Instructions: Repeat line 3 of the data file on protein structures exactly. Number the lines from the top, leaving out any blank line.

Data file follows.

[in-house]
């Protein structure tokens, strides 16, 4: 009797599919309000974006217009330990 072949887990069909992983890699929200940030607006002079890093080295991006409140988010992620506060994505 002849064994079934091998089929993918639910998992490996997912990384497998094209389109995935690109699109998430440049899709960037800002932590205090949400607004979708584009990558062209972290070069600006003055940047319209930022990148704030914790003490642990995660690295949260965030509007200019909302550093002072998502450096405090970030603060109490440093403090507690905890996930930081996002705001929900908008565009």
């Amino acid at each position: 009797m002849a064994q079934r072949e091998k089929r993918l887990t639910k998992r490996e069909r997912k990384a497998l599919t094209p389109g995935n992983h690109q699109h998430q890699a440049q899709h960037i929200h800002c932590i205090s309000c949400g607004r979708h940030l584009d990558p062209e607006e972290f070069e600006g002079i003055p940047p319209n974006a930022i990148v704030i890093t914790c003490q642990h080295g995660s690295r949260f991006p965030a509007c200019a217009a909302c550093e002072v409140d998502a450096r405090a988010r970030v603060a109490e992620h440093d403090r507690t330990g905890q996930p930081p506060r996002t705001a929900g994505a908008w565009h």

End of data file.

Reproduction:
């Amino acid at each position: 009797m002849a064994q079934r072949e091998k089929r993918l887990t639910k998992r490996e069909r997912k990384a497998l599919t094209p389109g995935n992983h690109q699109h998430q890699a440049q899709h960037i929200h800002c932590i205090s309000c949400g607004r979708h940030l584009d990558p062209e607006e972290f070069e600006g002079i003055p940047p319209n974006a930022i990148v704030i890093t914790c003490q642990h080295g995660s690295r949260f991006p965030a509007c200019a217009a909302c550093e002072v409140d998502a450096r405090a988010r970030v603060a109490e992620h440093d403090r507690t330990g905890q996930p930081p506060r996002t705001a929900g994505a908008w565009h």